The National Union of Students has made almost a quarter of its staff redundant in the past year as the charity tries to address a financial crisis.
The NUS confirmed that it made 54 members of staff redundant at the end of last year, with the majority taking voluntary redundancy.
An unspecified number of other roles were also deleted when contracts expired or staff members left, it is understood.
A spokesman for the NUS said the voluntary redundancy scheme ran from 19 November to 12 December.
Fifteen of the staff who accepted voluntary redundancy left by 31 December, with the others due to depart by May, depending on when various projects and campaign work are completed.
The charity employed 241 people before the redundancies were made, its accounts for the year to 30 June 2017 show.
The redundancies come after a difficult year for the charity in which its financial performance has come under scrutiny.
The NUS’s most recent accounts say that the charity made a £3.5m loss because of "the write-off of intercompany loans" and the revaluation of its pension fund.
The accounts show that the charity’s pension liability was £12.2m – an increase of £3m on the previous year.
In comparison, the charity’s turnover was £24.1m for the year covered in the accounts.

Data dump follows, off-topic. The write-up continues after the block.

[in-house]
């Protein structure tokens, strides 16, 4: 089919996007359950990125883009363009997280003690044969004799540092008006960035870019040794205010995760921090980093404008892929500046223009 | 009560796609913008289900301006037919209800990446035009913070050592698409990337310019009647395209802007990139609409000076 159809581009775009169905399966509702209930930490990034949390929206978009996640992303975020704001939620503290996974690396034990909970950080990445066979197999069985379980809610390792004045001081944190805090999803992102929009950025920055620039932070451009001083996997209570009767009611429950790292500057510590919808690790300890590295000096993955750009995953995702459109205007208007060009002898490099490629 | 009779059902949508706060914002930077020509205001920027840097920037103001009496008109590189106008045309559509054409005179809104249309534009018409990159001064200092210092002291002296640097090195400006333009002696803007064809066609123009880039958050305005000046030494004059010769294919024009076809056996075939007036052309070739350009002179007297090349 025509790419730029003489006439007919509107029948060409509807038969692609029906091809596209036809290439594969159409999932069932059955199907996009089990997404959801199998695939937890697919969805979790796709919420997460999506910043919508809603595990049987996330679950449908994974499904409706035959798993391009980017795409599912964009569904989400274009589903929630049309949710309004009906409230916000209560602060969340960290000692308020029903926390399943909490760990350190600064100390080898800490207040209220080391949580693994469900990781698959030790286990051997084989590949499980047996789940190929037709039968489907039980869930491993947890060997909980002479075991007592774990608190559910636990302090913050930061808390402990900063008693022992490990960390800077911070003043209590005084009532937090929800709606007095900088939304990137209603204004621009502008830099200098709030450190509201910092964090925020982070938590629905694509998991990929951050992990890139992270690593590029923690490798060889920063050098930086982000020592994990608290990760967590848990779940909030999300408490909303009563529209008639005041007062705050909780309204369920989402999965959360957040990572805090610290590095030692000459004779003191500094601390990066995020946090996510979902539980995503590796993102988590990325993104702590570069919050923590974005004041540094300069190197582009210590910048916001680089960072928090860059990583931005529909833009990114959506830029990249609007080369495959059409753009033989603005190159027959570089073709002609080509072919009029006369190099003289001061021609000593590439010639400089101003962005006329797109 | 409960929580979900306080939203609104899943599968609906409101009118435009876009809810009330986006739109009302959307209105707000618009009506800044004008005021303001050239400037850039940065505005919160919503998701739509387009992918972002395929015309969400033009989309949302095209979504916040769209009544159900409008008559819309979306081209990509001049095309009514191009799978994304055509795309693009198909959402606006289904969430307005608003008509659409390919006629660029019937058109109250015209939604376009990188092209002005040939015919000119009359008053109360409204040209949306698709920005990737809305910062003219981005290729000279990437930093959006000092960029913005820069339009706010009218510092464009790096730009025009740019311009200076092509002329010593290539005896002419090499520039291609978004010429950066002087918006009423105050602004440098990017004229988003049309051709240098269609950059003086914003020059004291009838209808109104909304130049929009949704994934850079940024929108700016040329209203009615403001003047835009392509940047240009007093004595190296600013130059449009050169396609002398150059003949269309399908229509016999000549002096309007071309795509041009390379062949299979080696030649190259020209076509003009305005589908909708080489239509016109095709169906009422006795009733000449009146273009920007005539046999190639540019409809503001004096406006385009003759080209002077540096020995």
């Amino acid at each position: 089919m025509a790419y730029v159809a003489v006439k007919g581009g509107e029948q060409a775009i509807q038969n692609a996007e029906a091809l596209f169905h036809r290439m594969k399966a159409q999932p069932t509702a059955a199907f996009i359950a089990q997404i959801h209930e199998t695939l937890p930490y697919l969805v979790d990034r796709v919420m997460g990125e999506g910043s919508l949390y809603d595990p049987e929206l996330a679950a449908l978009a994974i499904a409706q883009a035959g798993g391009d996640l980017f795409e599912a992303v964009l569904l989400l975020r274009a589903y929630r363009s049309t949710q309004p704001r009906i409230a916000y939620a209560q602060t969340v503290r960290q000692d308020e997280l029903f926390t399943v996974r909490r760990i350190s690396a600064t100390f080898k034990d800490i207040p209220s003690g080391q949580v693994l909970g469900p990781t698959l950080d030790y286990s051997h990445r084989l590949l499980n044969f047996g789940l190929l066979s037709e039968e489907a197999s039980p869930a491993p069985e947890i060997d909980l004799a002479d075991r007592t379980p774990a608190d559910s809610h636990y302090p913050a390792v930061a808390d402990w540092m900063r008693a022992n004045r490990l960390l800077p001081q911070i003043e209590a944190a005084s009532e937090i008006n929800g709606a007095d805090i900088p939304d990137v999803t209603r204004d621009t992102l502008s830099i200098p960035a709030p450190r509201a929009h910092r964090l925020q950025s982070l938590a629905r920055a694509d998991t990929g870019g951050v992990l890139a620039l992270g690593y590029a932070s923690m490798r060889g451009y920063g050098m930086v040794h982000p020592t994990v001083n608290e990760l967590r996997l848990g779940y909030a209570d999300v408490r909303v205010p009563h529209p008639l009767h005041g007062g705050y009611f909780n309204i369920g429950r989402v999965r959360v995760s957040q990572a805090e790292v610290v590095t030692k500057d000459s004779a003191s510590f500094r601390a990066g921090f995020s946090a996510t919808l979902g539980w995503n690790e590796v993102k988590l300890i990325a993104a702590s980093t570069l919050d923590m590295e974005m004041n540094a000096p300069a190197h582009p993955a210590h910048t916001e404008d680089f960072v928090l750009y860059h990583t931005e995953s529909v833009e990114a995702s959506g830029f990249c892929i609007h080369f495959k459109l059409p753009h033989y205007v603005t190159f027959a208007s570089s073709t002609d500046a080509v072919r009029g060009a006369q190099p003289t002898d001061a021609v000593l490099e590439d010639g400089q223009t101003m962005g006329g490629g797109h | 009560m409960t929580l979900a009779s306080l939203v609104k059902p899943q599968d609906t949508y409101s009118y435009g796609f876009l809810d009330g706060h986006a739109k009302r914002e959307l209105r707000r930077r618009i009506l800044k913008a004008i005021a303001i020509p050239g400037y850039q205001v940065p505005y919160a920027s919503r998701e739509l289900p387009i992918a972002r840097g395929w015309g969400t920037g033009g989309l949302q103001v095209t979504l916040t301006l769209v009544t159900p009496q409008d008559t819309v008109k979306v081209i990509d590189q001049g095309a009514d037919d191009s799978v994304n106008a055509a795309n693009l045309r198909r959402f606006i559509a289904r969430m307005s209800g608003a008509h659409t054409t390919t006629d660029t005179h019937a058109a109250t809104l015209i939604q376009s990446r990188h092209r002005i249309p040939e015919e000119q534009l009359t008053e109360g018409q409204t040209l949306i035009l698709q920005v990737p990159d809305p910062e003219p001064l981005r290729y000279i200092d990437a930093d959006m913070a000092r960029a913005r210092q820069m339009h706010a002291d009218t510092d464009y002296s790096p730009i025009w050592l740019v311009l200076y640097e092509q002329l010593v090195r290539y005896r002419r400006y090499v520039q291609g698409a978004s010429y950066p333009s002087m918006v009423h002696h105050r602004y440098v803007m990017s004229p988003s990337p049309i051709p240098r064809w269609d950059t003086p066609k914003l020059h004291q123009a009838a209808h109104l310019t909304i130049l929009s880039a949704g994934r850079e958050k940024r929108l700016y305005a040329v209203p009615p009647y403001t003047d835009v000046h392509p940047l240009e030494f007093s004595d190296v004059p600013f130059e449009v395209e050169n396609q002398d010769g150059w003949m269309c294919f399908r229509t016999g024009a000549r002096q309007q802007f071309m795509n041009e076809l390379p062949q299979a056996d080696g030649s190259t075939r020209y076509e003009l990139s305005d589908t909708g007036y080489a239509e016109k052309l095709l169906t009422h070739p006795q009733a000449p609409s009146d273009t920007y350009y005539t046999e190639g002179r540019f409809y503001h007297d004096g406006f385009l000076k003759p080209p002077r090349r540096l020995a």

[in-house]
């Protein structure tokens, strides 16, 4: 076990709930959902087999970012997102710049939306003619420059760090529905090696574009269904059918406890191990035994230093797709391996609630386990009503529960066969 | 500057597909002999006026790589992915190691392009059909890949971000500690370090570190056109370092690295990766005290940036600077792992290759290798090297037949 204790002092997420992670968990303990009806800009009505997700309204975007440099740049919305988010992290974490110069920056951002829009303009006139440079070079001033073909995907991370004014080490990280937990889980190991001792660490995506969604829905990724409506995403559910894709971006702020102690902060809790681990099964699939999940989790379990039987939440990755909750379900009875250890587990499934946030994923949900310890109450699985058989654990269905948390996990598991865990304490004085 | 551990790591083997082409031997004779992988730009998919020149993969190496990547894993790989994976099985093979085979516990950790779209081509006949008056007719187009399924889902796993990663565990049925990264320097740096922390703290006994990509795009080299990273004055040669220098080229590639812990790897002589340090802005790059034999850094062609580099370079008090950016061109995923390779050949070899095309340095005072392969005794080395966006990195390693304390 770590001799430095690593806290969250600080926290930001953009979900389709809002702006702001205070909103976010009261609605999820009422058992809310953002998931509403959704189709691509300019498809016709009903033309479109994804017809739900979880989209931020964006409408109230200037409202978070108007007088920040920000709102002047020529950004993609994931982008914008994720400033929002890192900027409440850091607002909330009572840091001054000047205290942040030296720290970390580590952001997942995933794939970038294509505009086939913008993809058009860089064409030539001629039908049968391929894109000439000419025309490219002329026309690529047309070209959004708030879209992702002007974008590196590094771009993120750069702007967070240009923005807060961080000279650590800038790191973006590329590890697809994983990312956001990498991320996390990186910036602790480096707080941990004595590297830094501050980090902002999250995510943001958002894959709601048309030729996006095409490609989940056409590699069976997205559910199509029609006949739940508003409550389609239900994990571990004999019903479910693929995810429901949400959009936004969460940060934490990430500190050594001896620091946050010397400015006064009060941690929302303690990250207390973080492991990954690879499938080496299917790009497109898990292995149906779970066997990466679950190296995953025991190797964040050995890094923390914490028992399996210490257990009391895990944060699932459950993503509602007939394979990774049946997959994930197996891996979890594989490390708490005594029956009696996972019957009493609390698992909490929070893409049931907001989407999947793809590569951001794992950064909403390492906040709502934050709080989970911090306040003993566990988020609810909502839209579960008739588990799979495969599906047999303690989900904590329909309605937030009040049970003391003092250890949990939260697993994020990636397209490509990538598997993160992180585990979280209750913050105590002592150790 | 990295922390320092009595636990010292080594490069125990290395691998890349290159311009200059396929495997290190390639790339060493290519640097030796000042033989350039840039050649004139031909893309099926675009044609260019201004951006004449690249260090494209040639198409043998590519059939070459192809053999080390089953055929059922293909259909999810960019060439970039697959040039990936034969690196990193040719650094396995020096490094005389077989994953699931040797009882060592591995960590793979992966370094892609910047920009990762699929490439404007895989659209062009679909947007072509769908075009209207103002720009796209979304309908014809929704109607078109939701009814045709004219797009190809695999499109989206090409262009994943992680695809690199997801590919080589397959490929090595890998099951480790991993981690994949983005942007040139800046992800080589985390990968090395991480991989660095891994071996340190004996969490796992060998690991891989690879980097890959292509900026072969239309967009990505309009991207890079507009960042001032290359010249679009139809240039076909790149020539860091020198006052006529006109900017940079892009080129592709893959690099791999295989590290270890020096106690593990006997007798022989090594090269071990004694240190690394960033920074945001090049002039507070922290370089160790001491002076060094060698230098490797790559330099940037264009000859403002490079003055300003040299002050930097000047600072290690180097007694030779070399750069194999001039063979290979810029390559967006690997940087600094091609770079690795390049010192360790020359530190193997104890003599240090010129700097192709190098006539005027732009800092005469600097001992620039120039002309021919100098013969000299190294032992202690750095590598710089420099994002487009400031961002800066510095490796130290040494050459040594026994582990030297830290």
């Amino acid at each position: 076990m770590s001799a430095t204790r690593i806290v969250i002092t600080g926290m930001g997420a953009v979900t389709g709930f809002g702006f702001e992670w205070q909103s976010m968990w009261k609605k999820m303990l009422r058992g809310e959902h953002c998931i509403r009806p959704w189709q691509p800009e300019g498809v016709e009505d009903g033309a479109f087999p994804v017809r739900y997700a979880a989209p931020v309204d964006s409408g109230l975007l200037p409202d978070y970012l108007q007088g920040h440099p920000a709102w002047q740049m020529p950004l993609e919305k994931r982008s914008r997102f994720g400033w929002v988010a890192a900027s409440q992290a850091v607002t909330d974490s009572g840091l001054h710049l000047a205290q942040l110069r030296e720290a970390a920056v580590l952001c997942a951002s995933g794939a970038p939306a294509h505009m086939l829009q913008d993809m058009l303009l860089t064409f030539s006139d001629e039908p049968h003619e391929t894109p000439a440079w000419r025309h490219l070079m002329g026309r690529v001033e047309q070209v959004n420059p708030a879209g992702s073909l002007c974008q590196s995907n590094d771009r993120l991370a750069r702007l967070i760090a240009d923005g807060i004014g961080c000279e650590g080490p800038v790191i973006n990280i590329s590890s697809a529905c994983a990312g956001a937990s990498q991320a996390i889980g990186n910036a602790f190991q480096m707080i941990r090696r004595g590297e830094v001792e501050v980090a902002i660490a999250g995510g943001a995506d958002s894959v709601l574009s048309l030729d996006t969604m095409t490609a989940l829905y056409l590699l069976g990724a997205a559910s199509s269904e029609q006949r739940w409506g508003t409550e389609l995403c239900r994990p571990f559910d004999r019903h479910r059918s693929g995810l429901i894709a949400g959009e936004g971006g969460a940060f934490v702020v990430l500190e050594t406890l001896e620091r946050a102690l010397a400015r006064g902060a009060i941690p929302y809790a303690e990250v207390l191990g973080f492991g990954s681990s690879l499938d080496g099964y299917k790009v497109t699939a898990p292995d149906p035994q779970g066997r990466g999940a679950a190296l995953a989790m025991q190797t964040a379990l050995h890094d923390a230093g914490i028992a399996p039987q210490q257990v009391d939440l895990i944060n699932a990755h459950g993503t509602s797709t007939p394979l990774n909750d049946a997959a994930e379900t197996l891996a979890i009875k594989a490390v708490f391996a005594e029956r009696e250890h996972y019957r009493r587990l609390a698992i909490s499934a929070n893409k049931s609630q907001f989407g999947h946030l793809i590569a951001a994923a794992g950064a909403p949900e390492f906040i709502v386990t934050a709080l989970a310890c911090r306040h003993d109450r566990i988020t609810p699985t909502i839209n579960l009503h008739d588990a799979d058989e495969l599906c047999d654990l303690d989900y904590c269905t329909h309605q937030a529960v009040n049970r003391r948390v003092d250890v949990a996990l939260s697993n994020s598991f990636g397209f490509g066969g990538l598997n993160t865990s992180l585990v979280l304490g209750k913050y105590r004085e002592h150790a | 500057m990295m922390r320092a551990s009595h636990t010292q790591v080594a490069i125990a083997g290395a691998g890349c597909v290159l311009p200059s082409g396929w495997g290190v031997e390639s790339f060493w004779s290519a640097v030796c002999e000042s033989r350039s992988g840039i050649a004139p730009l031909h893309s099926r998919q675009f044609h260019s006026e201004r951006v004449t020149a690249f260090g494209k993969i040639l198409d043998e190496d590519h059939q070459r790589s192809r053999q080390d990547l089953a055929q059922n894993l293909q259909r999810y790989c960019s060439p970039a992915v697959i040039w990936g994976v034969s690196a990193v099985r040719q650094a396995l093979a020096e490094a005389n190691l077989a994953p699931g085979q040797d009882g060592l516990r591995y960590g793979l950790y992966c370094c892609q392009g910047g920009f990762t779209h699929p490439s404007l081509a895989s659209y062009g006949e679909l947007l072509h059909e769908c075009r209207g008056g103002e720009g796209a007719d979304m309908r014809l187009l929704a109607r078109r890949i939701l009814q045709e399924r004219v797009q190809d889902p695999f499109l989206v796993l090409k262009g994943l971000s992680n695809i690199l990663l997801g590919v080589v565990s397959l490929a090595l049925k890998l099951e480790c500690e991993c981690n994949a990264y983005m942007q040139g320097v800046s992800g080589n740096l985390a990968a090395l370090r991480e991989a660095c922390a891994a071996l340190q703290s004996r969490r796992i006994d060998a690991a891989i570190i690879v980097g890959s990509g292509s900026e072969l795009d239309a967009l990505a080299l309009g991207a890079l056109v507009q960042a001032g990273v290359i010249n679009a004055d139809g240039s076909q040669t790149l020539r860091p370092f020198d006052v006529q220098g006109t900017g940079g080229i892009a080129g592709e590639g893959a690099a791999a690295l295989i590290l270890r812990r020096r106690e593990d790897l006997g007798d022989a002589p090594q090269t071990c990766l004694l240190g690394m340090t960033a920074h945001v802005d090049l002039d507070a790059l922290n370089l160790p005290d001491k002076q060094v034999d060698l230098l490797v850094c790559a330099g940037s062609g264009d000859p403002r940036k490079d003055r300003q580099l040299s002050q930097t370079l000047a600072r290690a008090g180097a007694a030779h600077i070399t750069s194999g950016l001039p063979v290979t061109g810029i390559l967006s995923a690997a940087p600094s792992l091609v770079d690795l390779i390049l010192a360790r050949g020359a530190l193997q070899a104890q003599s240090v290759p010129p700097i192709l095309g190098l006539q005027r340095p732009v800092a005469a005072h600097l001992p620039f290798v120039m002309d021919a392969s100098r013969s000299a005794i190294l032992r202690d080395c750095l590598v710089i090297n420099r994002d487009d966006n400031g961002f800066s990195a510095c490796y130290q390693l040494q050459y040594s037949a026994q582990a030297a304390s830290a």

But the accounts also say that the board "has no concerns over the future of the group and anticipates that the group will make a surplus in the next financial year".
The spokesman for the NUS said: "By providing colleagues with choice, in what is a difficult and emotional time for all of us, our intention was to reduce our staffing costs in a way that provided a positive exit for those whose applications were accepted.
"Even with the savings we’ve made so far this year, we know that we will still post a deficit in-year, and in subsequent years, without further action. 2019/20 will be a transition year that will require extraordinary action to ensure solvency and deliver a degree of financial stability."
The spokesman said that a meeting of the NUS joint board last week decided to maintain funding for 12 paid student officer posts in 2019/20 and pause funding for eight.
"This ensures that those officers we are electing are given the support and resources they need to deliver for students. This is an interim measure and specific to our transitional year of 2019/20," the spokesman said.